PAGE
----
"They're ready in CT4."
I headed down the long hallway, toward radiology. I quickly scuttled through the CT room, protecting the ovaries I probably didn't really need anymore, to the scope. The cytotech had some slides ready, fresh from staining. I grabbed a paper towel to clean the slide, so the water on the slide wouldn't hinder the slides movement on the scope. I started looking. Benign lung elements. A little acute inflammation. "I'm not seeing much. Better get cultures."
The radiologist was looking in the computer.
"It's a mystery. They say she has a history of non-small cell lung cancer, but she's never had a biopsy. We can't figure out where the diagnosis came from."
The radiology assistant, a beautiful brunette with sky-blue eyes, echoed the conundrum. All the guys, the radiologist, the radiology P.A., and the cytotech, headed back into the CT room to get more sample. I heard the radiologist questioning the patient, who was on the CT table. I engaged in chit-chat with the assistant.
"I'm sure glad it's Friday. I've been working for two weeks straight."
She replied, "I wish I had been working that long. I just got back from a conference in Vegas. It was amazing."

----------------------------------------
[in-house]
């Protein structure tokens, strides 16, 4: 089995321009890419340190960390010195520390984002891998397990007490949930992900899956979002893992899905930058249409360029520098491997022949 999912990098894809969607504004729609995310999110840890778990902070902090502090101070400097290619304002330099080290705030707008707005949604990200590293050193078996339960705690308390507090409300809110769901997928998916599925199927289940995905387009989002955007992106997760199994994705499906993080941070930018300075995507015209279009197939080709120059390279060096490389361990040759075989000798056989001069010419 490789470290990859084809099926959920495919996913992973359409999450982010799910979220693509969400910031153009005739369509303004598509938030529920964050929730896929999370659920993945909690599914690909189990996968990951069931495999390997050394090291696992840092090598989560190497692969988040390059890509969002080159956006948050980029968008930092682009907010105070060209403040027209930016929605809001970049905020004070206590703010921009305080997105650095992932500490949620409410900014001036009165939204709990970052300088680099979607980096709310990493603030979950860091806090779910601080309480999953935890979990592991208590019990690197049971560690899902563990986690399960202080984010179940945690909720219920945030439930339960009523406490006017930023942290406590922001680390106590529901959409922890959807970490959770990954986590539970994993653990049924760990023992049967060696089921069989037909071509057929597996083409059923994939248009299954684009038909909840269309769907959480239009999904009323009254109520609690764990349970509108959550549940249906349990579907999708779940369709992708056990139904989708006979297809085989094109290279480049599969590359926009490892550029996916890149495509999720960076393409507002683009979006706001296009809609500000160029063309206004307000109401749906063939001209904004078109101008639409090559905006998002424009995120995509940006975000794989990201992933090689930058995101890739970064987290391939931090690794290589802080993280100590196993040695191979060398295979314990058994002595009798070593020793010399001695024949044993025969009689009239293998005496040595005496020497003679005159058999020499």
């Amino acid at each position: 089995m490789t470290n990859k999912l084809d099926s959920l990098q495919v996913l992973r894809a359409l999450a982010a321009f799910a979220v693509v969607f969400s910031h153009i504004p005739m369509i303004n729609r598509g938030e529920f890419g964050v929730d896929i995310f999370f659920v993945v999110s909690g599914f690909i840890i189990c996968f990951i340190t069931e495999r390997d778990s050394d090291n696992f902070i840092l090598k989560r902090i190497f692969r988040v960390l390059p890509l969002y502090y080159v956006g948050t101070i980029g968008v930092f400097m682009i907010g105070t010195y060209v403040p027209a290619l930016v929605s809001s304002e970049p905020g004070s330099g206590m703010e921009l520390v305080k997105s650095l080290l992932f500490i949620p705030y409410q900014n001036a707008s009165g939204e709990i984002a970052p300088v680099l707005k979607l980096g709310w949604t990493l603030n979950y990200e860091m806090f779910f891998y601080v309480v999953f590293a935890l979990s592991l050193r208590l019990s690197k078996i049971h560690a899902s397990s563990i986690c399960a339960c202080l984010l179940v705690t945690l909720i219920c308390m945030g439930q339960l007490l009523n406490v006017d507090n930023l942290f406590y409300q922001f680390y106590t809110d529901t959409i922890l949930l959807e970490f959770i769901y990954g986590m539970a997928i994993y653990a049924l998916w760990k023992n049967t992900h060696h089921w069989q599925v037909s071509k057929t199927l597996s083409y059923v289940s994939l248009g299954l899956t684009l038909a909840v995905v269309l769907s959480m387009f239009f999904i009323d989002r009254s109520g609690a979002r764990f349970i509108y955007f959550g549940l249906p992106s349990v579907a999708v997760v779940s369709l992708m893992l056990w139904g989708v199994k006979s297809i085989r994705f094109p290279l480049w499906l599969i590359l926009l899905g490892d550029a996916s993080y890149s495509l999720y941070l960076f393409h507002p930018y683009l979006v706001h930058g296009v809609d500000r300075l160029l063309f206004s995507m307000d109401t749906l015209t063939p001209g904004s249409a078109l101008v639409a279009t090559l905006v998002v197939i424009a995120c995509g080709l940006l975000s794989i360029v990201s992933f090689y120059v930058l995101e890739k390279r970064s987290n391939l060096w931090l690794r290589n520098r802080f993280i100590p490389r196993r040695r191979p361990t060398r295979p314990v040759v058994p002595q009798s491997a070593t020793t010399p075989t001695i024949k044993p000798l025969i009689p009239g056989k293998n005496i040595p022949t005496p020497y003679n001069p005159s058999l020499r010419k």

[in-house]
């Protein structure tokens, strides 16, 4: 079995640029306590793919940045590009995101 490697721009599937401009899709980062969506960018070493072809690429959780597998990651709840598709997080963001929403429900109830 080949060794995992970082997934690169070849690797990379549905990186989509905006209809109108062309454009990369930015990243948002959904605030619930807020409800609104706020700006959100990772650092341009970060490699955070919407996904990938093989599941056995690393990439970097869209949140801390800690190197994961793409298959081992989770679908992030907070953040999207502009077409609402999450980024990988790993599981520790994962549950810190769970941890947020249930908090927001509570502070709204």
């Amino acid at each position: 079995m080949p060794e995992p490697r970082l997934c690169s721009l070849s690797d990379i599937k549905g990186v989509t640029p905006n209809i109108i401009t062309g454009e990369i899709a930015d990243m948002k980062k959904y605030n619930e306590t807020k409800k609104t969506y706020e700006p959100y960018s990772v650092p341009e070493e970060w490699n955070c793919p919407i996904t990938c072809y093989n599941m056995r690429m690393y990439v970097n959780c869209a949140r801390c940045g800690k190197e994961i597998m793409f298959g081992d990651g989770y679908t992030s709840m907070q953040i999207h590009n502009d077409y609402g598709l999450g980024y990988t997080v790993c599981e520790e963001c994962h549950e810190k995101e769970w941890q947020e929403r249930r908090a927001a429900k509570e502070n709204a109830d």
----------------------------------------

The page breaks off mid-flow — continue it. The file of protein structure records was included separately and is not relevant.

I said, "I've never been to Vegas. Only the airport. Did you see any shows?"
The crew came back into the control room, with a new sample. The cytotech began to stain the touch preparations, for my review. While I waited, the radiologist solved the mystery from earlier.
"She had a lobectomy. On the other side."
I said, "No wonder. That's where they got the diagnosis. Not a biopsy, but surgery." I noticed the board was conspicuously clean. I remarked on it.
The radiologist said, "Yup! 2:00 on a Friday. No more needles in sight. Normally, I'd be stacking them up, on Friday afternoon. But I'm on call tonight, so I'm keeping it minimal. Part of my new plan. Like transparency in Washington."
I started laughing. The radiology P.A. said, "more like plausible deniability." I laughed harder.
The radiologist said, "Them's big words, Randy! I don't understand what you're talkin' about." He turned to me. "You say you saw poly- mofo (really he said morpho, but I think mofo is funnier) - nucleo- sites? So we should get cultures, right?"
I had stopped laughing, and answered tersely while I was looking in the scope. "If you guys would just stop making me laugh, I might be able to concentrate and help you out." It was the only way to give them a compliment, in hopes that it wouldn't go to their heads. The radiology assistant laughed. "Now you know what it's like to live around here."
They got cultures. I was happy for the patient that I didn't see cancer. I jotted down my preliminary diagnosis on the requisition sheet, and stood up to leave. "So long. Have a great weekend."
The radiologist bowed, with a flourish. "You too, doc-tuh."